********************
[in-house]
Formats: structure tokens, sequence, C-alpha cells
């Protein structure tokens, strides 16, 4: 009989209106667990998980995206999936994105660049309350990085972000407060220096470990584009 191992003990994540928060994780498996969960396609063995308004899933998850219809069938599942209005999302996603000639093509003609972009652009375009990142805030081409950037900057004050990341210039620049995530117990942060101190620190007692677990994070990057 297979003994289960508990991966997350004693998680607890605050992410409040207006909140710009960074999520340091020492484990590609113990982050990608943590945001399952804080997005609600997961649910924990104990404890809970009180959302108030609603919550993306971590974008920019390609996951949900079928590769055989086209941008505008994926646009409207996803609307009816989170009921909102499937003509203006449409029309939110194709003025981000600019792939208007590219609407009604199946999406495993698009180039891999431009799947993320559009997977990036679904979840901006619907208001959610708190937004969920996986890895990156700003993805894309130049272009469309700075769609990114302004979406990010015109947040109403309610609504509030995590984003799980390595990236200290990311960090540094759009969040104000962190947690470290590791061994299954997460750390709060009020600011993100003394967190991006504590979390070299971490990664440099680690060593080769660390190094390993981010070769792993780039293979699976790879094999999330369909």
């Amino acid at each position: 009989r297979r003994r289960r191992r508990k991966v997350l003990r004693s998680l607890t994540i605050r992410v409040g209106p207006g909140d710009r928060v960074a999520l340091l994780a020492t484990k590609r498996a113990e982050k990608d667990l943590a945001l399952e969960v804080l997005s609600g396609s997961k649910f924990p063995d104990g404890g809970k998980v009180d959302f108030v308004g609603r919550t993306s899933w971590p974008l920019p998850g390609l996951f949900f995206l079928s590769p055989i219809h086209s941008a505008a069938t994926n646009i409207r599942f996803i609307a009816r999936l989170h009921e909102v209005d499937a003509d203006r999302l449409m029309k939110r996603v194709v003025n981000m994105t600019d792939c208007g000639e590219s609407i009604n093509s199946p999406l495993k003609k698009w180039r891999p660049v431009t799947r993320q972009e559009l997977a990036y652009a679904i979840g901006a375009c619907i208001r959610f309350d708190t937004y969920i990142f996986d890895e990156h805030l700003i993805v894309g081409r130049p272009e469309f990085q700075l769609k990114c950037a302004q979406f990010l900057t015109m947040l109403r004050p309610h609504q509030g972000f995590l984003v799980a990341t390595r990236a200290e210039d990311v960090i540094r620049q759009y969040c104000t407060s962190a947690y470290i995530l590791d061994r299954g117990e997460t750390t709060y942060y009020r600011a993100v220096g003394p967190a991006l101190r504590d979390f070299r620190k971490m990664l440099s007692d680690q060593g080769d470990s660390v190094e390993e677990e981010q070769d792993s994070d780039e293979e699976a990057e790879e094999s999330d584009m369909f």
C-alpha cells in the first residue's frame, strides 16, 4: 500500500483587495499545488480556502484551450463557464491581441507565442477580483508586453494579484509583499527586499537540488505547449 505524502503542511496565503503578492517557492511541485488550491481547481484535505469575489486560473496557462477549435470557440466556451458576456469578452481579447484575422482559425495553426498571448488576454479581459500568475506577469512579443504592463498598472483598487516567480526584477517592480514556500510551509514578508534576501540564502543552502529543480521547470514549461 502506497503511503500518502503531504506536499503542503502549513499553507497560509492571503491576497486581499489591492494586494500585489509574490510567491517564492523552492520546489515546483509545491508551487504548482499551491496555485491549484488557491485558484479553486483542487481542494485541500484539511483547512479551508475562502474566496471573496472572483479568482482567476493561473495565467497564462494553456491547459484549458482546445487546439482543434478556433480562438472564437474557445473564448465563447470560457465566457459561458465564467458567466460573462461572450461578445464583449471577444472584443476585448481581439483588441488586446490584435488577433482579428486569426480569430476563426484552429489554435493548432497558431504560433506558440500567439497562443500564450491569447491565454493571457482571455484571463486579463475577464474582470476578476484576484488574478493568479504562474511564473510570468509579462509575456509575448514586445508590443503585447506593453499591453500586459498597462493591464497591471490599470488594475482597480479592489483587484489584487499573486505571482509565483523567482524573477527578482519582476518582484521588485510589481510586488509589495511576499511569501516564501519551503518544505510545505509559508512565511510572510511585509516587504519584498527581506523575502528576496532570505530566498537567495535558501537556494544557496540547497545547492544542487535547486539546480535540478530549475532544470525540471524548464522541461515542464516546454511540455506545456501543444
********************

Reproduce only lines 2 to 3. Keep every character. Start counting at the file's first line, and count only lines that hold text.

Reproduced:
Formats: structure tokens, sequence, C-alpha cells
């Protein structure tokens, strides 16, 4: 009989209106667990998980995206999936994105660049309350990085972000407060220096470990584009 191992003990994540928060994780498996969960396609063995308004899933998850219809069938599942209005999302996603000639093509003609972009652009375009990142805030081409950037900057004050990341210039620049995530117990942060101190620190007692677990994070990057 297979003994289960508990991966997350004693998680607890605050992410409040207006909140710009960074999520340091020492484990590609113990982050990608943590945001399952804080997005609600997961649910924990104990404890809970009180959302108030609603919550993306971590974008920019390609996951949900079928590769055989086209941008505008994926646009409207996803609307009816989170009921909102499937003509203006449409029309939110194709003025981000600019792939208007590219609407009604199946999406495993698009180039891999431009799947993320559009997977990036679904979840901006619907208001959610708190937004969920996986890895990156700003993805894309130049272009469309700075769609990114302004979406990010015109947040109403309610609504509030995590984003799980390595990236200290990311960090540094759009969040104000962190947690470290590791061994299954997460750390709060009020600011993100003394967190991006504590979390070299971490990664440099680690060593080769660390190094390993981010070769792993780039293979699976790879094999999330369909």